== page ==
Pass the healthy tasty beef, please – WP editorial

VALUE-ADDED experts tell us that to get higher incomes, farmers must break out of the commodity business by differentiating their product. How do you do that with cattle and beef?

In Canada the answer might be blooming under our noses – namely the blue flowers of flax and the white flowers of peas – which are feed ingredients with the potential to give Canada the ability to create designer beef stamped with the Maple Leaf.

Canada is a leading producer of both crops and growers are eager to expand their markets. Research is revealing that adding flax and peas to feedlot rations can boost cattle productivity and improve the taste and healthful qualities of the beef.

Research at Kansas State University, funded in part by the Flax Council of Canada, and elsewhere, is providing increasing evidence that adding flaxseed to cattle diets dramatically improves carcass value, strengthens the calf’s natural immunities and may enhance the level of healthy Omega 3 fatty acids in the meat.

Nutrition scientists have found most people don’t have enough Omega 3 fatty acids in their diets and this deficiency contributes to heart disease and other maladies.

Egg producers have already found that feeding flax can create a profitable Omega 3 niche on grocery shelves. Pork and milk producers are trying it too and beef producers shouldn’t be left behind.

In other studies, researchers have found that feeding flax oil or other vegetable oils to cattle can reduce their emissions of methane, a greenhouse gas.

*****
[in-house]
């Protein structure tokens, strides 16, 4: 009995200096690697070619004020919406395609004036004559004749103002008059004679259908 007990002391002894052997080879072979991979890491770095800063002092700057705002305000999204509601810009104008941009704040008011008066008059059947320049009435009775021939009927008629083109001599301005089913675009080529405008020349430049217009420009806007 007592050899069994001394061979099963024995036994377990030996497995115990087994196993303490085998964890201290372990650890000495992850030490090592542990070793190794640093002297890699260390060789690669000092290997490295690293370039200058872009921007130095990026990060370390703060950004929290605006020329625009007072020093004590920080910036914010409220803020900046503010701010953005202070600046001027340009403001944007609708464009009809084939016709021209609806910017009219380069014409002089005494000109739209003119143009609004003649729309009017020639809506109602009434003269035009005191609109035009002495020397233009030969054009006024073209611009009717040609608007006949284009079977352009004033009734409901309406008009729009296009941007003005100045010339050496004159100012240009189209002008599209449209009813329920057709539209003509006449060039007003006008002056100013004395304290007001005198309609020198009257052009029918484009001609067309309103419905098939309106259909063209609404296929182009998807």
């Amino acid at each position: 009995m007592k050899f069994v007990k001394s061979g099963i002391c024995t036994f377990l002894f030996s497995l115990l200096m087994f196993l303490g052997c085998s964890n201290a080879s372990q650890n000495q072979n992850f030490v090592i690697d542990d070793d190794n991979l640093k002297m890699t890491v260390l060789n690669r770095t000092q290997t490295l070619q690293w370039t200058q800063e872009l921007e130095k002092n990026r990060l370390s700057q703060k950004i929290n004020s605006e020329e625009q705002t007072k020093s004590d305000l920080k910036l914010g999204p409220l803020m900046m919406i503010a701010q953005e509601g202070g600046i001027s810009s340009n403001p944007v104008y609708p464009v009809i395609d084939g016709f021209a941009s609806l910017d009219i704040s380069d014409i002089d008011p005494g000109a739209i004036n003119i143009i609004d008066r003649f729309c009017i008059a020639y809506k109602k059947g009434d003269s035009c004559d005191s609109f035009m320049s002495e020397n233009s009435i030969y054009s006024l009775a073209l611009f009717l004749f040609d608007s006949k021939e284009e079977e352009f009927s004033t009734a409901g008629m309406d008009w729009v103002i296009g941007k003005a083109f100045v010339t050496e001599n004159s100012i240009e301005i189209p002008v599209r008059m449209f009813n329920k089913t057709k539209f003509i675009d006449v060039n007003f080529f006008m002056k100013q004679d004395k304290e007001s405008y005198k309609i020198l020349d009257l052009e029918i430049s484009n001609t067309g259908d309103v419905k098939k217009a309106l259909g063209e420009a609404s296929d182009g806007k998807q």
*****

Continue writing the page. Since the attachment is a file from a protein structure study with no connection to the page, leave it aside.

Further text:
Research at North Dakota State University indicates that using peas in feedlot receiving diets helps encourage rapid weight gain in weaned calves. Indeed they can be used in many aspects of cattle feeding if the cost is right.

Early results from this research also indicate that beef from pea-fed cattle tastes better than that from corn-fed.

More research must be done to confirm these results and to determine the most economic way to use these crops in cattle diets. But on the face of it, by feeding these grains, Canadian beef producers would get beef that stands out from the crowd in terms of health and taste.

And it doesn’t end there.

The beef could be marketed as ecologically friendly, playing up the attributes of peas in producing their own nitrogen and improving the tilth of the soil, and flax oil’s ability to reduce greenhouse gas production.

Putting these attributes together with Canada’s cattle traceability program that enhances its safety produces a powerful package to raise the value of Canadian beef above the rest of the world.

Advertising experts say the key to marketing is providing the customer with a story that they can believe and share with family and friends.

What is a better story than tasty, healthy beef that is good for the planet?

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